Add it all up, and the financial returns on investment can range from 20 to 50 percent annually, which means a system would pay for itself in two to five years.

Typical systems

When integrating a home automation system into a new or existing home, you want to evaluate the initial cost, the expected return on investment, the ability to upgrade or expand the system, and ease of use. This last criterion is arguably the most important, because a system that’s too difficult or complicated to use will most likely be left in the off mode. Here’s a quick rundown of some of the systems available today.


The EnergyCite EMS-2020 system enables homeowners to establish an energy budget and then monitor energy use to stay within the budget. Using wireless remote sensors located in the power meter, natural gas meter, water meter or propane tank, the system displays electrical, natural gas or propane consumption on a control panel, which can be wall-mounted or set on a counter top.

Usage is displayed in accumulated dollars and cents, or real-time cents per minute. Homeowners can either manually adjust energy settings or install optional remote control devices, so the system can manage energy use automatically. Studies have shown that energy savings of 15 percent or more occur when homeowners have information that enables them to make informed decisions on how and when to use power, according to the company.


Climate control is an integral part of HAI’s home automation product line, which includes Omnistat programmable digital thermostats. You can use the thermostats to program your heating, cooling and ventilation system for maximum efficiency. Easy to install and use, the thermostats operate independently or as part of HAI’s OmniPro II home automation system, so they can be controlled locally or remotely.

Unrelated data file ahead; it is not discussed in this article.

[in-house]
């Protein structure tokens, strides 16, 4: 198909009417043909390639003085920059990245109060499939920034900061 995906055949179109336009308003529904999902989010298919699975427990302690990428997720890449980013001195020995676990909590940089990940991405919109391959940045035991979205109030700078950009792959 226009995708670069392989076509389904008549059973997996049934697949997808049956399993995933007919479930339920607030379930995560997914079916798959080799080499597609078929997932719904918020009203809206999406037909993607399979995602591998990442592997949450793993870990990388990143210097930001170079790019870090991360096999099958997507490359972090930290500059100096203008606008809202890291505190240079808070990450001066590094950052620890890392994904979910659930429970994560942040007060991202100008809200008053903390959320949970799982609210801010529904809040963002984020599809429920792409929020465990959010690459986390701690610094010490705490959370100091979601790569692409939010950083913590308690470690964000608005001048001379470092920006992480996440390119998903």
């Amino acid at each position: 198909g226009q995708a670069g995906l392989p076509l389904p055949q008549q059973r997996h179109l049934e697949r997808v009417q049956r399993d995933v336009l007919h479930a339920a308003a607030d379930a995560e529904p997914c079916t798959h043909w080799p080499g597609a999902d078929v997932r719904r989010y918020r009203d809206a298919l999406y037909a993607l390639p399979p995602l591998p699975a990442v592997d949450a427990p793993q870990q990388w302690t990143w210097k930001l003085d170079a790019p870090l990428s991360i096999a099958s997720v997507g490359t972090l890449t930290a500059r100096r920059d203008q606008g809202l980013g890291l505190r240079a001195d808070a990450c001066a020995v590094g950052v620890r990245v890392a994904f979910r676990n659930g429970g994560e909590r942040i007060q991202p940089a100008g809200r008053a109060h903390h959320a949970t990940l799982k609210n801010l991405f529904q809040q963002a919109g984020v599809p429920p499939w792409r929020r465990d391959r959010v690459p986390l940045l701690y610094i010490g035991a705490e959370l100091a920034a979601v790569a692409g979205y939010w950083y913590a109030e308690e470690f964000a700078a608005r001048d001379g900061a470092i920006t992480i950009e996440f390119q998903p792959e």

Thermostats are available for controlling single- and two-stage heating and cooling systems, as well as heat pumps, and can be used with forced air, hydronic heat, radiant heat and steam systems. Both hard-wired and wireless options are available.

With additional options, you also can control lighting, irrigation, security, audio, home theater and more. HomeSeer With HomeSeer Technologies software and hardware like the Pro-100, an automation controller that can be configured and monitored with a standard Web browser on a PC, cell phone, personal digital assistant or Pocket PC,  homeowners can automate heating and cooling systems, as well as lighting, appliances, security and home theater. The automation of heating and cooling systems can be based on triggers, including the time of day, events such as dusk and dawn, or entering or leaving the house.

The system operates over X-10 (wired) or Z-Wave (wireless) protocols, and supports a variety of control and interface devices such as thermostats, remote controls and lamp modules. It also supports voice recognition through open-air microphones, headsets and telephones, so you can talk to your system and tell it what to do.

Convergent Living

Compatible with such devices as HAI’s Omnistat thermostats, the CorAccess Companion touchscreens and control devices are designed to integrate separate automation systems into an easily managed whole-house system. The touchscreen interface makes it simple to manage a multizone heating and cooling system and program energy-saver settings, as well as control lighting, security, multimedia and other systems.


Offering a wide range of hardware and software products, Crestron provides climate control as part of its centrally controlled, integrated automation systems. Using a color touch panel, remote or customized keypad, you can adjust the heating and cooling system, control multiple zones from one location and preset temperature levels. You also can use a PC or personal digital assistant to control the heating and cooling system remotely.